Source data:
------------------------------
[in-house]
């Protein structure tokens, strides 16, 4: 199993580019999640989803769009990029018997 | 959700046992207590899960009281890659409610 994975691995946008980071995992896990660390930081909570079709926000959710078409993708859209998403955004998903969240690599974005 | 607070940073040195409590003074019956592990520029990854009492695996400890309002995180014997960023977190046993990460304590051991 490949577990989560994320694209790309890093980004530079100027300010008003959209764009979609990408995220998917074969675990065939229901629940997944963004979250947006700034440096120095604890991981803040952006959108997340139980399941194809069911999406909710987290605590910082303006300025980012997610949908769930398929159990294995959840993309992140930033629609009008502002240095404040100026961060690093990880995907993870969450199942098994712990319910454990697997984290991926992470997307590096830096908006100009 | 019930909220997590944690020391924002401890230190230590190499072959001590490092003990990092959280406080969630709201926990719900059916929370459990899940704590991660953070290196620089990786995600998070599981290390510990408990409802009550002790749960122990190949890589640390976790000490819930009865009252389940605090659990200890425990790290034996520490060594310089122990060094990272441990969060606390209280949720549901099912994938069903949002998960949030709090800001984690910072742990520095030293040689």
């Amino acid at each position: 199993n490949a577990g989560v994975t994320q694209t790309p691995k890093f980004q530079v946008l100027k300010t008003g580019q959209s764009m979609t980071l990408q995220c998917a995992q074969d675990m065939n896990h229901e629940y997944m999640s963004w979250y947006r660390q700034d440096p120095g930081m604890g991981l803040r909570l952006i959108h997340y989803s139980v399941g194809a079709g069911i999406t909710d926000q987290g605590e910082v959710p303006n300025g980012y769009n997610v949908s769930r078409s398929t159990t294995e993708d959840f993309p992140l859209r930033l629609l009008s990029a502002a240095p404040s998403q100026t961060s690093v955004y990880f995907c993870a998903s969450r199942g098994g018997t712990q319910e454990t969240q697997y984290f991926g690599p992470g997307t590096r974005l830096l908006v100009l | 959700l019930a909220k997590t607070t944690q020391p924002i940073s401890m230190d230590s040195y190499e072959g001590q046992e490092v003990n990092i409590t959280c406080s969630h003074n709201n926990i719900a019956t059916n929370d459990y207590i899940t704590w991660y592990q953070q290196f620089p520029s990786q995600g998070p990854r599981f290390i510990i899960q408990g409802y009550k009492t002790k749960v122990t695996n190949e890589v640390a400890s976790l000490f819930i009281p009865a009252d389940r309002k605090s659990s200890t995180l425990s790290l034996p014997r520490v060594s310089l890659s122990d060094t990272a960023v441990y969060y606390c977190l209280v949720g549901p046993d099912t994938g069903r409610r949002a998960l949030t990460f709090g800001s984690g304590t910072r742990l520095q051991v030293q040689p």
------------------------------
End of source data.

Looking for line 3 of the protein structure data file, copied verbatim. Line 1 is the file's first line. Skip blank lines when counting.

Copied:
């Amino acid at each position: 199993n490949a577990g989560v994975t994320q694209t790309p691995k890093f980004q530079v946008l100027k300010t008003g580019q959209s764009m979609t980071l990408q995220c998917a995992q074969d675990m065939n896990h229901e629940y997944m999640s963004w979250y947006r660390q700034d440096p120095g930081m604890g991981l803040r909570l952006i959108h997340y989803s139980v399941g194809a079709g069911i999406t909710d926000q987290g605590e910082v959710p303006n300025g980012y769009n997610v949908s769930r078409s398929t159990t294995e993708d959840f993309p992140l859209r930033l629609l009008s990029a502002a240095p404040s998403q100026t961060s690093v955004y990880f995907c993870a998903s969450r199942g098994g018997t712990q319910e454990t969240q697997y984290f991926g690599p992470g997307t590096r974005l830096l908006v100009l | 959700l019930a909220k997590t607070t944690q020391p924002i940073s401890m230190d230590s040195y190499e072959g001590q046992e490092v003990n990092i409590t959280c406080s969630h003074n709201n926990i719900a019956t059916n929370d459990y207590i899940t704590w991660y592990q953070q290196f620089p520029s990786q995600g998070p990854r599981f290390i510990i899960q408990g409802y009550k009492t002790k749960v122990t695996n190949e890589v640390a400890s976790l000490f819930i009281p009865a009252d389940r309002k605090s659990s200890t995180l425990s790290l034996p014997r520490v060594s310089l890659s122990d060094t990272a960023v441990y969060y606390c977190l209280v949720g549901p046993d099912t994938g069903r409610r949002a998960l949030t990460f709090g800001s984690g304590t910072r742990l520095q051991v030293q040689p």